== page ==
Game sales during coronavirus lockdowns were a bright spot for both Tokyo-based Sony Corp. and China's Tencent Holdings Ltd., though the two companies' overall results diverged.“Demand for digital entertainment has been increasing and this trend is likely to continue for some time,” said Sony finance chief Hiroki Totoki, noting more people were downloading games and movies from its online network. But another upside, in its image-sensor business, wasn't enough to save the quarter. Net profit fell 86%, while revenue was down 18%.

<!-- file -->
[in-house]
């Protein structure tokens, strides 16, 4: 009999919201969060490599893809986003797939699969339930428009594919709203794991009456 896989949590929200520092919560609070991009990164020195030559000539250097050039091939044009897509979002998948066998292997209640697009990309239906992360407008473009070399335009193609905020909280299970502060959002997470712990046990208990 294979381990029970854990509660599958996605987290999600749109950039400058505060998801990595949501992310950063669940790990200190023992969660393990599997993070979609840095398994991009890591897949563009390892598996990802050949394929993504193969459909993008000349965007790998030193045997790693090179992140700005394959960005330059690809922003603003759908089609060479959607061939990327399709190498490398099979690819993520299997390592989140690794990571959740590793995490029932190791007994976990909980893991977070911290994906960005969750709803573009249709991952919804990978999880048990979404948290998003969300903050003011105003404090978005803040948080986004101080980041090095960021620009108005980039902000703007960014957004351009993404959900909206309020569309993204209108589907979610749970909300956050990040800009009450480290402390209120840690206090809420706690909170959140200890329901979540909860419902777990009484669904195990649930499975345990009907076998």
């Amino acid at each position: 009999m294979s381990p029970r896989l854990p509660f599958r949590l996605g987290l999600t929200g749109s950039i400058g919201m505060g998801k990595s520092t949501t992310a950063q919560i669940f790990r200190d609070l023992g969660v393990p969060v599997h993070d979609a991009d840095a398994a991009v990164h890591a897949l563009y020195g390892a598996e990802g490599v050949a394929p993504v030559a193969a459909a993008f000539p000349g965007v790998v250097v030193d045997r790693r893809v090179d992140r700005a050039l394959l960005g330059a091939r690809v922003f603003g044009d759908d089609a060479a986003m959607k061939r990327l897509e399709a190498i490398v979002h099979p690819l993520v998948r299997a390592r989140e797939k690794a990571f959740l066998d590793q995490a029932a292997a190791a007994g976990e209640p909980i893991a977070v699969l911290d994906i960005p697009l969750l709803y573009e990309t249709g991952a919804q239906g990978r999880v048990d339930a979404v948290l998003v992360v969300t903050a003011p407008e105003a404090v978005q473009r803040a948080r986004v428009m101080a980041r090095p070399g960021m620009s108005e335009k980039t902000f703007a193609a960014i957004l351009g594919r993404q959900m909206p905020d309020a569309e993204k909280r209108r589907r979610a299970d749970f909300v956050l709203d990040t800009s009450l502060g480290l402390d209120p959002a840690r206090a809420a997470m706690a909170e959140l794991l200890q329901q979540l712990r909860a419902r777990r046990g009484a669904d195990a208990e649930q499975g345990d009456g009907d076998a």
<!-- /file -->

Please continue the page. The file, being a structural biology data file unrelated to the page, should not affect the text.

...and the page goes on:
And Sony said that even if business returns to normal by the end of 2020, it still sees operating income falling by at least 30% in the current fiscal year, due to slower sales of electronics and health insurance. “Sales have decreased significantly with retail stores shutting down globally,” Mr. Totoki said. Sony said it would start selling the latest version of its PlayStation game machine, the PlayStation 5, in late 2020 as previously planned.The picture was rosier at Tencent, the world’s biggest videogame company by revenue and owner of the popular Chinese social app WeChat. Quarterly profit was up 6%, while revenue jumped 26%. “The games we see with the biggest upticks are those with longer session night games and team-based in nature,” Chief Strategy Officer James Mitchell said on a conference call. “This reflects that people may miss their colleagues and one way of socializing with them is through games.” Revenue growth for the gaming segment—Tencent’s biggest source of income—hit a two-year high of 31%.As China ended lockdowns, demand for gaming began leveling off in May, Tencent said. Still, the pandemic has brought structural changes to how businesses operate. More companies will start to invest in digitizing their operational and workplace infrastructure, which would benefit Tencent’s other services such as videoconferencing and cloud computing.
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